Bon Jounen Kweyol St. Licie!!!
Jounen Kwéyòl (Creole Day) is celebrated in Saint Lucia on the last Sunday of October across the entire island and has been held annually ever since 1984. On the Sunday of this week, the various towns, villages or communities chosen to host this festival showcase the result of their grand preparations— local dishes and foods such as roast breadfruit, green fig and salt fish (the national dish of Saint Lucia), plantain, king fish, manicou (opossum), souse (a soup made with pork and often cucumber), fried bake and floats, accra (a fried dough which contains salt fish), paime (otherwise known as conkies) and a famous dish known as bouillon (fish, chicken or meat stewed with dasheen, yams, plantains, banana and dumplings). In addition, local drinks such as cocoa tea, golden apple juice, guava juice and more will be available at the islandwide events. Apart from the food, the festival is intertwined with kweyol (creole) music, some of which has been past down from many generations before. The most widely used instrument beside vocals are the Tambos (drums) which are beaten throughout as people speak in the creole language and have a festive time enjoying the celebrations. Locals observe this day decked in the island’s National Wear such as the Wob Dwiete and other creole influenced attired. Persons who do not want to wear the extreme layers of skirts and dresses make clothing out of special plaid material called Madras which is one of the cloths used in St. Lucia’s national wear. The celebration has since evolved from being celebrated in rural communities to communities islandwide.
2016 Media Release: Over the last few months preparations for St. Lucia’s biggest cultural festival have been underway. Under the direction of the Folk Research Centre (FRC), the most widely celebrated cultural event in St. Lucia, Jounen Kwéyòl, will take place on Sunday October 30th this year.
Barring any major natural disaster, the country will be celebrating Creole Heritage Month (CHM)/Jounen Kwéyòl for the thirty-second time.
The continuous celebration of the event which began in 1984 in Mon Repos was affected only once in 2010 with the passage of hurricane Tomas.
Jounen Kwéyol which is the brainchild of the Folk Research Centre is celebrated in recognition of Jounen Kwéyòl Entonnasyonal (International Creole Day) which is observed on October 28th of each year.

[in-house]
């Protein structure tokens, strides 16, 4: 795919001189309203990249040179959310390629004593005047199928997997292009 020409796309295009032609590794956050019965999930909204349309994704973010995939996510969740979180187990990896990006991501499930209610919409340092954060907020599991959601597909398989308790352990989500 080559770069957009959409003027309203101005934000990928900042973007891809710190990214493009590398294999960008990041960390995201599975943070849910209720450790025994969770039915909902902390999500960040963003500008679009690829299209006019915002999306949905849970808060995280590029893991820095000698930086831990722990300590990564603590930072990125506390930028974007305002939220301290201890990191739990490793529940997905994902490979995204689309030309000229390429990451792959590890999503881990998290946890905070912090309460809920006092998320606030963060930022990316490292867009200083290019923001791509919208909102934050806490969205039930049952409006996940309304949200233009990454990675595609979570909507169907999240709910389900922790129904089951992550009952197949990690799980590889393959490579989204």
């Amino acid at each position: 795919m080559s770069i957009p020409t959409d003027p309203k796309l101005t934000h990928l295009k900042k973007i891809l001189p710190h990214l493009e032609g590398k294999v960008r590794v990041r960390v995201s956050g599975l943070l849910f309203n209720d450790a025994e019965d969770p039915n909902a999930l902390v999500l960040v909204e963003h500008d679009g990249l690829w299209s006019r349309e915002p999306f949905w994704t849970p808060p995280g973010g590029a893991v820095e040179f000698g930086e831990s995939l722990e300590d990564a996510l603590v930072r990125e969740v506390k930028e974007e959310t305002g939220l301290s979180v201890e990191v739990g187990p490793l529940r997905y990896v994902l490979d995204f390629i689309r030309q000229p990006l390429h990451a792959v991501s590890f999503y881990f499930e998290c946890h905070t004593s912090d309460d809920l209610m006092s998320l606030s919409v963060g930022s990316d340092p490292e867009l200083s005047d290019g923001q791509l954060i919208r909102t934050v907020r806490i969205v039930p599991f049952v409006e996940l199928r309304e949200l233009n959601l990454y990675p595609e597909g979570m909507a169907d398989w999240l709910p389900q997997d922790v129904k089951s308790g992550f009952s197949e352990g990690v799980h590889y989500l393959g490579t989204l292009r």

Jounen Kwéyòl aims to make the St. Lucian society aware of the strength and value of the Kwéyòl language and to assist in the understanding and development of its rich cultural resources.
From February this year the FRC made approaches to four communities for hosting CHM/ Jounen Kwéyòl. The policy of celebrating this major cultural event in the four cardinal points of the country guided the targeting of the four host communities.
There were other communities which expressed interest in hosting Jounen Kwéyòl, however owing to FRC’s attempts at ensuring that communities don’t monopolize the hosting of the event year by year, a new policy of targeting certain areas was adopted.
The FRC is adding a new feature this year whereby each host community will be highlighting a cultural area for which the community is famous. These cultural areas comprise inter alia Agriculture, Fisheries, Craft and Music.
Details on these activities will be provided at a later date. The launch of Creole Heritage Month/Jounen Kwéyòl 2016 will be held on Sunday September 25th at the FRC’s premises at Mount Pleasant. This will take the form of a Mini Jounen Kwéyol and will be a whole-day affair.
FRC is pleased to announce the four host communities for Creole Heritage Month/Jounen Kwéyòl 2016 and they are:
- Gros Islet : in the North
- Choiseul : in the South-West
- Belle Vue : in the South-East
- Jacmel : in the West
(for further information contact Hilary La Force 4522279)